This blog post will explain

    • Why is your app name important?
    • How to create your store account (required to reserve an app name)
    • How to choose a good app name
    • How to reserve your app name

    Why is your app name important?

    “What’s in a name, that which we call a rose by any other name would smell as sweet” – William Shakespeare, Romeo and Juliet

    When someone searches for your app in the store, the first set of search results they see will simply show the app names, ratings, logo, and price. For example if I search for a timer in the store, this is what I see.

    Windows Store Timers

    With only four things to help me decide which timer I might want to download, it’s important to have a good app name. Right away I know that for me personally, Nyan Timer is not something I want to download (I don’t need Nyan Cat timing me as I practice a presentation, though maybe if I wanted to encourage people to finish something as fast as possible…). I would probably consider downloading the Timer & Stopwatch, the Best CountDown Timer or the Count down timer.

    Chances are someone has the same app idea that you have (that’s why step 1 : defining your app idea and figuring out what your app is best at is so important). It might take you a few days, a few weeks, or a few months to finish and publish your app. You may be worried the app name you want will be gone by the time you finish coding. Not a problem because:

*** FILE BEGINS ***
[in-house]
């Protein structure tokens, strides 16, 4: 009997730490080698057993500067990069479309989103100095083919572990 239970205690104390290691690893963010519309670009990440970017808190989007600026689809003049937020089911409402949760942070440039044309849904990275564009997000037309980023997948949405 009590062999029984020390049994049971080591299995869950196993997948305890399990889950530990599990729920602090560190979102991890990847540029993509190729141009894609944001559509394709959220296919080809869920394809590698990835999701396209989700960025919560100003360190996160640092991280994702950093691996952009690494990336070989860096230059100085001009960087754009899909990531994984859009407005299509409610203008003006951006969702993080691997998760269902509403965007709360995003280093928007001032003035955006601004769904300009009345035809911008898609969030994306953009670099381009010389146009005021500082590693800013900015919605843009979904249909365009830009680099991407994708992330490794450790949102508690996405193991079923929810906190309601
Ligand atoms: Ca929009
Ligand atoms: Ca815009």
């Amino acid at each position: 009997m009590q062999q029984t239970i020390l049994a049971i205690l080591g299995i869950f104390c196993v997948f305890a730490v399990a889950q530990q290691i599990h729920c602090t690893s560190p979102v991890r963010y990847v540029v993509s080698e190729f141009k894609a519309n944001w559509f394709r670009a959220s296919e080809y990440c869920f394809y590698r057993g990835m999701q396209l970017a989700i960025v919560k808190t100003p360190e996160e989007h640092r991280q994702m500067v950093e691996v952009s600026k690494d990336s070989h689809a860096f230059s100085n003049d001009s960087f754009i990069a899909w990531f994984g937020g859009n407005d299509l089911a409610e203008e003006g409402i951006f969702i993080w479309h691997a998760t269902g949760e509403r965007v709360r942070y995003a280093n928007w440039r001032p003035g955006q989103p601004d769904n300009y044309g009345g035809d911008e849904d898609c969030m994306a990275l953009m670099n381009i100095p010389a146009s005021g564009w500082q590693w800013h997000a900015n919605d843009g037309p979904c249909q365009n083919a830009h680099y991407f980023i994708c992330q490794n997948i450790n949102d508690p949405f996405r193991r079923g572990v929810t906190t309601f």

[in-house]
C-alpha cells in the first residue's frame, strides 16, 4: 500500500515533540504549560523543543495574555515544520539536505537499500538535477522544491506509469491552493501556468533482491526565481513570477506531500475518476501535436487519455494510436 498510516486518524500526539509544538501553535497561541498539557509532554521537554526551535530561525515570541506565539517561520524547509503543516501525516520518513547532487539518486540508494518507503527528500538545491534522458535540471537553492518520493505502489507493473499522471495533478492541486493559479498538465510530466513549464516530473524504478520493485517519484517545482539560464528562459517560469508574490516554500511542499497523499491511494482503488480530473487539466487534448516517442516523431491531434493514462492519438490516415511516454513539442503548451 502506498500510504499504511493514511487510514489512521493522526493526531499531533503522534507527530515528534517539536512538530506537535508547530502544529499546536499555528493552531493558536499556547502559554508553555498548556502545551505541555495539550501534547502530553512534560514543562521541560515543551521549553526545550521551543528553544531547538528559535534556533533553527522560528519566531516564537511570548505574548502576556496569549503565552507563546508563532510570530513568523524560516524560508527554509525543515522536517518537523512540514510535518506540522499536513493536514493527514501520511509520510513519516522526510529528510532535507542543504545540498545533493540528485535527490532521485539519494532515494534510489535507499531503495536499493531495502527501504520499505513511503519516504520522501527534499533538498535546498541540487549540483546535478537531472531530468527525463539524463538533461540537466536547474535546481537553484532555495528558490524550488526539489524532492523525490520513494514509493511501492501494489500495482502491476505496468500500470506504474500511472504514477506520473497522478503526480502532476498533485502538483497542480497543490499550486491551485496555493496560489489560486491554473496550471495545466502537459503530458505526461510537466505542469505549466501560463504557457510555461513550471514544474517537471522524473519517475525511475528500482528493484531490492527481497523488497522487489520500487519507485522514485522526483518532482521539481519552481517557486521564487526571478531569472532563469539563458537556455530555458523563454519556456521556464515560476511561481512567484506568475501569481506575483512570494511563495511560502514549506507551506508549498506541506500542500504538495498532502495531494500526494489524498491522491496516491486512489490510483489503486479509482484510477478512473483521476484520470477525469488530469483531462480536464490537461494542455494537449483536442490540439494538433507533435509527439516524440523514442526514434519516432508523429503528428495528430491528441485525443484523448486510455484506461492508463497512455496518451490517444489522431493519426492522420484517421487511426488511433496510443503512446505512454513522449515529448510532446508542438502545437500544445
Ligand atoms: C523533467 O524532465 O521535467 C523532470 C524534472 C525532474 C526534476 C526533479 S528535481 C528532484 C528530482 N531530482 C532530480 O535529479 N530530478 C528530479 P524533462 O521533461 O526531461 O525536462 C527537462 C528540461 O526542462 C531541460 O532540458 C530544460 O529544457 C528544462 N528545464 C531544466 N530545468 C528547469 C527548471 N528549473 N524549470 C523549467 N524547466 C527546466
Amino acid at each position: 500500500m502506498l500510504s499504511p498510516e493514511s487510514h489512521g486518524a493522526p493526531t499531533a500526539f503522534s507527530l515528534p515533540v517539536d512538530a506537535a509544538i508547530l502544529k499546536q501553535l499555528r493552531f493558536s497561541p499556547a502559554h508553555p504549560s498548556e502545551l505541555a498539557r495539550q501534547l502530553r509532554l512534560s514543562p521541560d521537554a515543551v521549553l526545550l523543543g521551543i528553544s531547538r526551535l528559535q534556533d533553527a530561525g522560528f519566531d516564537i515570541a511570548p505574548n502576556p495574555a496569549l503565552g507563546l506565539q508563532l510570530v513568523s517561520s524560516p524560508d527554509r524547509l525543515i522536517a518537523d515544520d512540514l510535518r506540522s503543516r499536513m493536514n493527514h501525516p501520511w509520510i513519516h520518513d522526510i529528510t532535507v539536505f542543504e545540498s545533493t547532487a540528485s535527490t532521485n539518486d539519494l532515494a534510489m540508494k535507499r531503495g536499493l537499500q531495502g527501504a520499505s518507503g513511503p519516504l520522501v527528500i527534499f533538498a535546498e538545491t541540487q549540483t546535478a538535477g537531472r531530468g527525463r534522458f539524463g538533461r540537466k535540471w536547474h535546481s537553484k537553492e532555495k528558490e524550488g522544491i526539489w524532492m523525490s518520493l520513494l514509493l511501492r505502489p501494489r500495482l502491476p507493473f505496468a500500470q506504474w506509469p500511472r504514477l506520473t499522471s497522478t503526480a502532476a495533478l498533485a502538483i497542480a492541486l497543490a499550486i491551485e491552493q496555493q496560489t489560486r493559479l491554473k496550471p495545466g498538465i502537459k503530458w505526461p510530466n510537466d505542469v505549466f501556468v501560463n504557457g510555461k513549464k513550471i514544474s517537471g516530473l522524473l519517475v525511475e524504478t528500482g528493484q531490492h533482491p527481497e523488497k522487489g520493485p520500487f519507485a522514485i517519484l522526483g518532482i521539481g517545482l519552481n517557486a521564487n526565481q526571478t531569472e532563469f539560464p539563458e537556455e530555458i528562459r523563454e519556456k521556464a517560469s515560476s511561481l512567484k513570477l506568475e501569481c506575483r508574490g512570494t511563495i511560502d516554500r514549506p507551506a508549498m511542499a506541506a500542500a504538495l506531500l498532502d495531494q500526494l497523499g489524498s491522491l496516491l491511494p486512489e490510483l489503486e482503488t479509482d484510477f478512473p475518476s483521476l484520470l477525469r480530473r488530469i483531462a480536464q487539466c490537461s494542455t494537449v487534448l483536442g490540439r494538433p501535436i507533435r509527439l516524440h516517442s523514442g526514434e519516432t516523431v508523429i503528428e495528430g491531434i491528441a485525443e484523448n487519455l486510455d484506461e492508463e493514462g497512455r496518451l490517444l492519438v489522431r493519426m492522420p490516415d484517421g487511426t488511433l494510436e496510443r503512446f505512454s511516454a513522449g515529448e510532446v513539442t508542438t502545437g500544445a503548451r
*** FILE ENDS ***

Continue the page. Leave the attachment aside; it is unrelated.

you can reserve your app name before you publish the app!

    To reserve an app name, first you have to

    How to create your store account

    Are you a student?

    You can create your student Windows Store account for free.

    Are you a startup company or a member of BizSpark?

    You could get your Windows Store account for free. Start up companies may be eligible for free MSDN accounts through the BizSpark program. When BizSpark members activate their MSDN accounts, they get a registration code they can use that will waive the subscription fee for the Windows store. After you activate your MSDN account, log in to MSDN and visit the WindowsDevCenter page, you will see a registration code on the page. Now you can go to the Windows store and create your account.

    MSDN Windows Store Registration Code

    Do you have an MSDN subscription?

    MSDN subscribers can get a registration code that will waive the fee for their Windows Store account. Log into MSDN and visit the WindowsDevCenter page shown in the above screen shot to get your registration code. Now you can go to the Windows store and create your account.